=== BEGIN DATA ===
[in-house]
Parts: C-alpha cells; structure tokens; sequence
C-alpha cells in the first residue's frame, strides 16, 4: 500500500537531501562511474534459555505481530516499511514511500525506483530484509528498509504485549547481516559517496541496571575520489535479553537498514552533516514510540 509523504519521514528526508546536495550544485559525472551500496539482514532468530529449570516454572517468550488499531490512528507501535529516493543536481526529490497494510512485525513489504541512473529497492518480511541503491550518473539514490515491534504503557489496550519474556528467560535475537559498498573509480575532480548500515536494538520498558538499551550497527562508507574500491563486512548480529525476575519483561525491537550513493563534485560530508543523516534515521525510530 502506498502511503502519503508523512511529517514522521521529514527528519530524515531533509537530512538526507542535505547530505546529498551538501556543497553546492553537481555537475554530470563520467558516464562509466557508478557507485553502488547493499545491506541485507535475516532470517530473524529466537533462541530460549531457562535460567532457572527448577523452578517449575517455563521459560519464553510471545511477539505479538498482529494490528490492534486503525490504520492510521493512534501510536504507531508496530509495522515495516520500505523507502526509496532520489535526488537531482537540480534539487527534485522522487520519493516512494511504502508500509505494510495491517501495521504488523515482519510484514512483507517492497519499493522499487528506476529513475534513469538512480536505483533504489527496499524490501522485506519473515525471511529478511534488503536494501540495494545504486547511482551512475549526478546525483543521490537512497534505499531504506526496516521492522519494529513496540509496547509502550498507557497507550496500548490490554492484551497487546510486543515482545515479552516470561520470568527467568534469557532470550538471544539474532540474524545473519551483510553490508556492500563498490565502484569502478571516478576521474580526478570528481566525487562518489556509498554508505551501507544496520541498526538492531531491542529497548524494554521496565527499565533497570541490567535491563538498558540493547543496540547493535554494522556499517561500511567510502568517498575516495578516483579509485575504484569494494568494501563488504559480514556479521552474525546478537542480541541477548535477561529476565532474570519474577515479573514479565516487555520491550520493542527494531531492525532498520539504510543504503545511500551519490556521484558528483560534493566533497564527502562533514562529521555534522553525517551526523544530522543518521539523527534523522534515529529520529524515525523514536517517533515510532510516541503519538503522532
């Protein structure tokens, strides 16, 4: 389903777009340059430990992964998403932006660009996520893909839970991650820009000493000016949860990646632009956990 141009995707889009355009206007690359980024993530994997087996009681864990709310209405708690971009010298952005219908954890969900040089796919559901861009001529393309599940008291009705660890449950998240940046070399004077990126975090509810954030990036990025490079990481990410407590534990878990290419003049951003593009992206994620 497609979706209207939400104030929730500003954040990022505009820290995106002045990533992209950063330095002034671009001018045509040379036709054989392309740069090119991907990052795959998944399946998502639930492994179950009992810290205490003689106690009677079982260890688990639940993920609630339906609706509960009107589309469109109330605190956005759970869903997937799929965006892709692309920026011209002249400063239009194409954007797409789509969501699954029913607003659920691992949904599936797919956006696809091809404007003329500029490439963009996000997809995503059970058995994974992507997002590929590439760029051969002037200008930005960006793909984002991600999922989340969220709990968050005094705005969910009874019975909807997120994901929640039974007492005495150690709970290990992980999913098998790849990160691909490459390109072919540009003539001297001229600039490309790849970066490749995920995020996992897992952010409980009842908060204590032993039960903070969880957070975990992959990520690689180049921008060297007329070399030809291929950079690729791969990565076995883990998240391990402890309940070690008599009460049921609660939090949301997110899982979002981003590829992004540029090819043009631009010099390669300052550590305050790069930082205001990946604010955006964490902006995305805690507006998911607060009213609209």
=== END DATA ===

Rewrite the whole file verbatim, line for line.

[in-house]
Parts: C-alpha cells; structure tokens; sequence
C-alpha cells in the first residue's frame, strides 16, 4: 500500500537531501562511474534459555505481530516499511514511500525506483530484509528498509504485549547481516559517496541496571575520489535479553537498514552533516514510540 509523504519521514528526508546536495550544485559525472551500496539482514532468530529449570516454572517468550488499531490512528507501535529516493543536481526529490497494510512485525513489504541512473529497492518480511541503491550518473539514490515491534504503557489496550519474556528467560535475537559498498573509480575532480548500515536494538520498558538499551550497527562508507574500491563486512548480529525476575519483561525491537550513493563534485560530508543523516534515521525510530 502506498502511503502519503508523512511529517514522521521529514527528519530524515531533509537530512538526507542535505547530505546529498551538501556543497553546492553537481555537475554530470563520467558516464562509466557508478557507485553502488547493499545491506541485507535475516532470517530473524529466537533462541530460549531457562535460567532457572527448577523452578517449575517455563521459560519464553510471545511477539505479538498482529494490528490492534486503525490504520492510521493512534501510536504507531508496530509495522515495516520500505523507502526509496532520489535526488537531482537540480534539487527534485522522487520519493516512494511504502508500509505494510495491517501495521504488523515482519510484514512483507517492497519499493522499487528506476529513475534513469538512480536505483533504489527496499524490501522485506519473515525471511529478511534488503536494501540495494545504486547511482551512475549526478546525483543521490537512497534505499531504506526496516521492522519494529513496540509496547509502550498507557497507550496500548490490554492484551497487546510486543515482545515479552516470561520470568527467568534469557532470550538471544539474532540474524545473519551483510553490508556492500563498490565502484569502478571516478576521474580526478570528481566525487562518489556509498554508505551501507544496520541498526538492531531491542529497548524494554521496565527499565533497570541490567535491563538498558540493547543496540547493535554494522556499517561500511567510502568517498575516495578516483579509485575504484569494494568494501563488504559480514556479521552474525546478537542480541541477548535477561529476565532474570519474577515479573514479565516487555520491550520493542527494531531492525532498520539504510543504503545511500551519490556521484558528483560534493566533497564527502562533514562529521555534522553525517551526523544530522543518521539523527534523522534515529529520529524515525523514536517517533515510532510516541503519538503522532
């Protein structure tokens, strides 16, 4: 389903777009340059430990992964998403932006660009996520893909839970991650820009000493000016949860990646632009956990 141009995707889009355009206007690359980024993530994997087996009681864990709310209405708690971009010298952005219908954890969900040089796919559901861009001529393309599940008291009705660890449950998240940046070399004077990126975090509810954030990036990025490079990481990410407590534990878990290419003049951003593009992206994620 497609979706209207939400104030929730500003954040990022505009820290995106002045990533992209950063330095002034671009001018045509040379036709054989392309740069090119991907990052795959998944399946998502639930492994179950009992810290205490003689106690009677079982260890688990639940993920609630339906609706509960009107589309469109109330605190956005759970869903997937799929965006892709692309920026011209002249400063239009194409954007797409789509969501699954029913607003659920691992949904599936797919956006696809091809404007003329500029490439963009996000997809995503059970058995994974992507997002590929590439760029051969002037200008930005960006793909984002991600999922989340969220709990968050005094705005969910009874019975909807997120994901929640039974007492005495150690709970290990992980999913098998790849990160691909490459390109072919540009003539001297001229600039490309790849970066490749995920995020996992897992952010409980009842908060204590032993039960903070969880957070975990992959990520690689180049921008060297007329070399030809291929950079690729791969990565076995883990998240391990402890309940070690008599009460049921609660939090949301997110899982979002981003590829992004540029090819043009631009010099390669300052550590305050790069930082205001990946604010955006964490902006995305805690507006998911607060009213609209």